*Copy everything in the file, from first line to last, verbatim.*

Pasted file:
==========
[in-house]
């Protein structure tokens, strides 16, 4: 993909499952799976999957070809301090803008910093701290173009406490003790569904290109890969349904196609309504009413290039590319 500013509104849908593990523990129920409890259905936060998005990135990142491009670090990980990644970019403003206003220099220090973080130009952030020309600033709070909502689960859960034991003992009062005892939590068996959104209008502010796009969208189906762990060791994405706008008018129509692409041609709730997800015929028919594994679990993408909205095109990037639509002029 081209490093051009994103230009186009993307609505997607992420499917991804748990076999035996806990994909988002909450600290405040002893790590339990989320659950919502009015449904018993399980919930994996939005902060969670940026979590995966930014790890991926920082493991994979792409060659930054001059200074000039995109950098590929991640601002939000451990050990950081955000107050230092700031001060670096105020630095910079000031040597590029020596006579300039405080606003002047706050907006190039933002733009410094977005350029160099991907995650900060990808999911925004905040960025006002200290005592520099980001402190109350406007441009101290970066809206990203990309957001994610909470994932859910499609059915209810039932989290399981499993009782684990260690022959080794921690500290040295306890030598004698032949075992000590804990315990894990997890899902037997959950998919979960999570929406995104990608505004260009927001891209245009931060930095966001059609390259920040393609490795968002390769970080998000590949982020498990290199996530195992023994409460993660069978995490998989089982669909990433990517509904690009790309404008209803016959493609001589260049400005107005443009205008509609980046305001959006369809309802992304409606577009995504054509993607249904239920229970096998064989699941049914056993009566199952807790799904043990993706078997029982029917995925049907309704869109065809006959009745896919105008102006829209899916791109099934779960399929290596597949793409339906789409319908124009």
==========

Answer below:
[in-house]
């Protein structure tokens, strides 16, 4: 993909499952799976999957070809301090803008910093701290173009406490003790569904290109890969349904196609309504009413290039590319 500013509104849908593990523990129920409890259905936060998005990135990142491009670090990980990644970019403003206003220099220090973080130009952030020309600033709070909502689960859960034991003992009062005892939590068996959104209008502010796009969208189906762990060791994405706008008018129509692409041609709730997800015929028919594994679990993408909205095109990037639509002029 081209490093051009994103230009186009993307609505997607992420499917991804748990076999035996806990994909988002909450600290405040002893790590339990989320659950919502009015449904018993399980919930994996939005902060969670940026979590995966930014790890991926920082493991994979792409060659930054001059200074000039995109950098590929991640601002939000451990050990950081955000107050230092700031001060670096105020630095910079000031040597590029020596006579300039405080606003002047706050907006190039933002733009410094977005350029160099991907995650900060990808999911925004905040960025006002200290005592520099980001402190109350406007441009101290970066809206990203990309957001994610909470994932859910499609059915209810039932989290399981499993009782684990260690022959080794921690500290040295306890030598004698032949075992000590804990315990894990997890899902037997959950998919979960999570929406995104990608505004260009927001891209245009931060930095966001059609390259920040393609490795968002390769970080998000590949982020498990290199996530195992023994409460993660069978995490998989089982669909990433990517509904690009790309404008209803016959493609001589260049400005107005443009205008509609980046305001959006369809309802992304409606577009995504054509993607249904239920229970096998064989699941049914056993009566199952807790799904043990993706078997029982029917995925049907309704869109065809006959009745896919105008102006829209899916791109099934779960399929290596597949793409339906789409319908124009």